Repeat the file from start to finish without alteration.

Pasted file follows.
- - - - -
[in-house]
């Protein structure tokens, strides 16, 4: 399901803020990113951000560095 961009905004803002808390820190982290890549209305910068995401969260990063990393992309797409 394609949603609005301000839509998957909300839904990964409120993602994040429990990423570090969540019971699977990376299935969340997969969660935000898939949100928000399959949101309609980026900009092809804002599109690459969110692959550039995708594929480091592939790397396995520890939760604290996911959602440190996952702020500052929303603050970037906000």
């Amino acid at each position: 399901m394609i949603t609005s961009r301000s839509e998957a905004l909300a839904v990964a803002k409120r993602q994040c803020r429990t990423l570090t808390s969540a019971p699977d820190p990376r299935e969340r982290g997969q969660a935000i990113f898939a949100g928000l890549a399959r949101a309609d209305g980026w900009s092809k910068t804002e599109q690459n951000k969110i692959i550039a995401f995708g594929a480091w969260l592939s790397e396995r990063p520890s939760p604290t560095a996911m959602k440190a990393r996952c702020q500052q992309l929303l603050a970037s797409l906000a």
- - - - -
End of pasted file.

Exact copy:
[in-house]
């Protein structure tokens, strides 16, 4: 399901803020990113951000560095 961009905004803002808390820190982290890549209305910068995401969260990063990393992309797409 394609949603609005301000839509998957909300839904990964409120993602994040429990990423570090969540019971699977990376299935969340997969969660935000898939949100928000399959949101309609980026900009092809804002599109690459969110692959550039995708594929480091592939790397396995520890939760604290996911959602440190996952702020500052929303603050970037906000």
């Amino acid at each position: 399901m394609i949603t609005s961009r301000s839509e998957a905004l909300a839904v990964a803002k409120r993602q994040c803020r429990t990423l570090t808390s969540a019971p699977d820190p990376r299935e969340r982290g997969q969660a935000i990113f898939a949100g928000l890549a399959r949101a309609d209305g980026w900009s092809k910068t804002e599109q690459n951000k969110i692959i550039a995401f995708g594929a480091w969260l592939s790397e396995r990063p520890s939760p604290t560095a996911m959602k440190a990393r996952c702020q500052q992309l929303l603050a970037s797409l906000a």